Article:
Your next co-worker could be a robot - CNBC Africa

Your next co-worker could be a robot

Special Report

by Monique Vanek 0

Possibly in our lifetime but definitely in our kids’ jobs such as domestic workers will be done by artificial intelligence. Photo: Pixabay

Last week many South Africans witnessed thousands joining the Economic Freedom Fighter’s march to Sandton, Africa’s richest square mile (see below).  The EFF handed over a memorandum to the Johannesburg Stock Exchange’s CEO Nicky Newton-King demanding that all listed companies introduce a minimum wage of R4 500 for all their workers, and consider the sectoral minimum wages contained in the EFF Elections Manifesto, such as, R4 500 for domestic workers and R7 500 for private security guards.


Its call for a more equitable society was noble but the conversation belongs to a bygone era. It is time for the EFF and others to change the conversation if they truly believe in the economic liberation of Africans.

If you are in your 20s or 30s on average you’ll have 30 to 40 years left of your working life. Possibly in our lifetime but definitely in our kids’ jobs such as domestic workers and private security guards will no longer be done by humans – artificial intelligence will be doing these jobs heralding the “Second Machine Age”.

The Relay service robot (see video) is being used at five hotels in the United States including the Holiday Inn Express in Redwood City and Aloft locations in Cupertino and Silicon Valley. It is essentially making deliverymen redundant.

Atlas, a bipedal humanoid robot is being developed by the American robotics company Boston Dynamics and the United States Defense Advanced Research Projects Agency, to save human lives after a natural disaster (see video).

Unless the conversation changes and we start to perceive our lives in such a world we will be left out of this narrative and behind.

The first thing we need to consider is the education system. Are our kids getting the education to be creators of the Second Machine Age or have the ability to compete in it?

In South Africa of those between the age of 15-24 more than half are unemployed and the number is growing – if we are giving future generations an education that will condemn them to an unskilled job such as a domestic worker we are failing them.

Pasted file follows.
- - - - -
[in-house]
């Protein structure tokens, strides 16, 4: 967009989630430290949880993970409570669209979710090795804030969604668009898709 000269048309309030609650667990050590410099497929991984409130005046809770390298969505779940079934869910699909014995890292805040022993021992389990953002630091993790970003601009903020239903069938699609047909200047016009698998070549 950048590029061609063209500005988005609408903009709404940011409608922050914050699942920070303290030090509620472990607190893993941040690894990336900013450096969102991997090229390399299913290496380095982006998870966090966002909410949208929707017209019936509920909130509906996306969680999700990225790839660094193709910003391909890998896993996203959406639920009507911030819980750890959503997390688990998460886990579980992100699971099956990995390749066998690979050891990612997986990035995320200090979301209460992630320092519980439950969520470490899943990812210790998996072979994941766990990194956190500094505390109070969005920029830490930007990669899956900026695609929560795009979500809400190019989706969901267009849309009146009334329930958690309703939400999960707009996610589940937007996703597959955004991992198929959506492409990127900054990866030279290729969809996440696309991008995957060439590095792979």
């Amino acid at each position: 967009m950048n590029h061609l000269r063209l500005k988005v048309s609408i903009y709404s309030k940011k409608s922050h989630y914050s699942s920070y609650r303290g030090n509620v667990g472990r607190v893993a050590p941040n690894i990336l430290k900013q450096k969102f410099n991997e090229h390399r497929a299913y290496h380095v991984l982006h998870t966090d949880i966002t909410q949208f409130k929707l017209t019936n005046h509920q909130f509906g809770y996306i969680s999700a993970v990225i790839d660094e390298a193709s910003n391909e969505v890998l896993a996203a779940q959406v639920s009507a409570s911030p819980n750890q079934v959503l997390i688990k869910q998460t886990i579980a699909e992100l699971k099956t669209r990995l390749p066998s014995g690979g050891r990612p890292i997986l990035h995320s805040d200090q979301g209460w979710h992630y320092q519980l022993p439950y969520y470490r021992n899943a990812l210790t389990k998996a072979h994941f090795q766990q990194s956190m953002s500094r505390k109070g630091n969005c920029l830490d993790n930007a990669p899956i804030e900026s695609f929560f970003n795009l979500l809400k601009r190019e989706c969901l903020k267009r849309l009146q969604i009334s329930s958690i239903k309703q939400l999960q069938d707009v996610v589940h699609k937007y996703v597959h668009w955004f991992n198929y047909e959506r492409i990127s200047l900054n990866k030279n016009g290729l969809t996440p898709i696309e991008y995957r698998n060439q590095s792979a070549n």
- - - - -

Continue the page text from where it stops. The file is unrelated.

The second thing we need to consider is how we will augment with artificial intelligence in the workplace to ensure employability. The June issue of the HBR dealt with this in-depth arguing that if you want to stay employed you need to look at upskilling yourself to have the knowledge that a machine cannot easily get, get the skill to work on the technology or modify it, specialise in something for which a computer will not be able to do or build the next generation of technology.

Thirdly as a country and a continent we need to consider what role we will have in The Second Machine Age – will we be quiet observers as technology takes over or will we define the narrative?

Currently most of the robots are being developed by males in the western world to suite a perceived need – but can they create the future for women and Africa?

Lastly we need to consider the moral and philosophical dilemma the Second Machine Age will pose. Already billionaire Elon Musk has contributed millions to make artificial intelligence safer in cases such as robot trading where the machine decides to call the shots how do you change its command? In an autonomous car world, if it skips a robot or knocks down a pedestrian what are the repercussions?

It is time to change the conversation in more ways than one if we are to play an active part in where the future is going. Let’s start.